A Brief Answer to a Surprise Question: The 3 Cornerstones of Career Success

Monday, April 15, 2019

Santiago, Chile.- After my speech, I found myself surrounded by a cluster of people wanting to say hello or ask a question. This surprised me because these were employees, not readers. Like matriculated students attending classes, employees attend company-sponsored lectures under some degree of compulsion. They weren’t there because they were fans.

One of them, a young man who works as a telemarketer, surprised me doubly by asking a question so simple it seemed at once naïve and profound: “What do I have to do to be successful in my job?”

The thing is, this kid was serious. He believed I knew the answer. And I had the feeling that he was ready to put into practice whatever advice I was going to give him.

Other people were listening. The question begged for a long and complicated answer, but the moment demanded a brief and simple reply.

What to say?

As it happened, I’d been thinking and writing about a parallel question: What does it take for a social or cultural group to achieve economic independence? My answer to that question was about values and commitment.

To lift themselves out of poverty and acquire wealth, a social group (even a family) must place a high moral value on three ideas: hard work, saving, and learning. No amount of external financial aid will do the job if the group does not believe in and practice these values, for they are the moral and behavioral cornerstones of wealth creation.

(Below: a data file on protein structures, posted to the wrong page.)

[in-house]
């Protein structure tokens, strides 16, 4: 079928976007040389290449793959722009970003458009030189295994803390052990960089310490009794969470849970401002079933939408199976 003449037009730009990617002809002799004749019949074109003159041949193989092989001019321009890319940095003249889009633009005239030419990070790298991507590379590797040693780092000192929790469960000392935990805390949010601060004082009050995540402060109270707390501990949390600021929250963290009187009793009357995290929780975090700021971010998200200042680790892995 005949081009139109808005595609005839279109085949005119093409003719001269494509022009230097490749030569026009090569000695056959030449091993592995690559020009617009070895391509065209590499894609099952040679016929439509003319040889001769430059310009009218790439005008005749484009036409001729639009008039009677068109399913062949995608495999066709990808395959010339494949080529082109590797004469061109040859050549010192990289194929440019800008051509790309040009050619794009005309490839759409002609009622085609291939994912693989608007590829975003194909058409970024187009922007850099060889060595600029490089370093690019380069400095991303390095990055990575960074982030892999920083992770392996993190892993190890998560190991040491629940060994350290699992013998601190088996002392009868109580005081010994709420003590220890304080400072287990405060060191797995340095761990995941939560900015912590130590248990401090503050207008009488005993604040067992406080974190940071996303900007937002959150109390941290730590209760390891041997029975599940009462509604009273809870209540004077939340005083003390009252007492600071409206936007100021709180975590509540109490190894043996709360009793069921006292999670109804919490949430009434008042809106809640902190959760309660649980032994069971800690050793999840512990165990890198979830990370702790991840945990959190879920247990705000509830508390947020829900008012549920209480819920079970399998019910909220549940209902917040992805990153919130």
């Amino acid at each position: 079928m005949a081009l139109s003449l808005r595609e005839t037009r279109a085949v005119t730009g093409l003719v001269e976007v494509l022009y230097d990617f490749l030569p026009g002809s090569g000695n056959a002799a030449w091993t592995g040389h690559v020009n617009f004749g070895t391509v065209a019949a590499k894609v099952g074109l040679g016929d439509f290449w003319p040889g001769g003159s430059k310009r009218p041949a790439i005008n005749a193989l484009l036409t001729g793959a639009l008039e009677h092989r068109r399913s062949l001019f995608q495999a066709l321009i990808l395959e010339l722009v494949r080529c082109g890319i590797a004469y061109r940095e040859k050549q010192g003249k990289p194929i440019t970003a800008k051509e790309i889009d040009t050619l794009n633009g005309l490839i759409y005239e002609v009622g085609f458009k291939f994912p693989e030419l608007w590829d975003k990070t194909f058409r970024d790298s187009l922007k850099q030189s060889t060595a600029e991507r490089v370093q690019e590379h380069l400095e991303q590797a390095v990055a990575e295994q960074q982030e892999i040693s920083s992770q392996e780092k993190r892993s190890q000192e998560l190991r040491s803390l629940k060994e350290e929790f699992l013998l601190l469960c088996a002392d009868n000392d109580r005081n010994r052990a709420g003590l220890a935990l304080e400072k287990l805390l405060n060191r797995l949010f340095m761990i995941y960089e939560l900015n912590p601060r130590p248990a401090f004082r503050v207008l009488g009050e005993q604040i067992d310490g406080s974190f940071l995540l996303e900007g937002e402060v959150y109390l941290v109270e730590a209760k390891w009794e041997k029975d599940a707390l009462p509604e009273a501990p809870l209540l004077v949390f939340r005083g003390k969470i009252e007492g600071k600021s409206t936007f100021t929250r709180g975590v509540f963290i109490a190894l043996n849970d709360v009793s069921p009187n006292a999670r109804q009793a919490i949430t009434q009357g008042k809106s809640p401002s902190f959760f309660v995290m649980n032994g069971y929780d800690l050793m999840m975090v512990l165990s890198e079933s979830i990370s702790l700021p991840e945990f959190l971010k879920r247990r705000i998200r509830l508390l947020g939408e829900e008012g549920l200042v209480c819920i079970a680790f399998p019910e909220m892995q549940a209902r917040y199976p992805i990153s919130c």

So that’s what I went with: Hard work, saving, and learning.

I said that there are many things that one has to do to rise to the top of any profession, but there are three that are fundamental…

1. You have to work longer and harder than your peers. That means getting to work earlier, staying later, and working on weekends. It also means volunteering for tough assignments and making your boss look good. It means delivering more than you promised and meeting deadlines.

2. You have to become more skillful and more knowledgeable every day. It’s not enough to “know what you are doing.” You have to commit to becoming the most knowledgeable and most skillful employee in your area. And after you’ve accomplished that, you must commit to becoming the most knowledgeable and skillful employee in the whole business.

3. You have to believe in saving. Not money in this case, but relationships and moral debt. You have to be the person that is always doing and giving, not the one that is waiting and taking. It means helping your coworkers when asked and being a good team member when called and saying yes sometimes, even when you want to say “Enough!”

The young man seemed happy with my answer to his question. Still, I wondered if it was too glib.

There are certainly other factors involved in career success – but now that I’ve been thinking about it for a few weeks, this simple three-part formula does seem to hold up.

What do you think?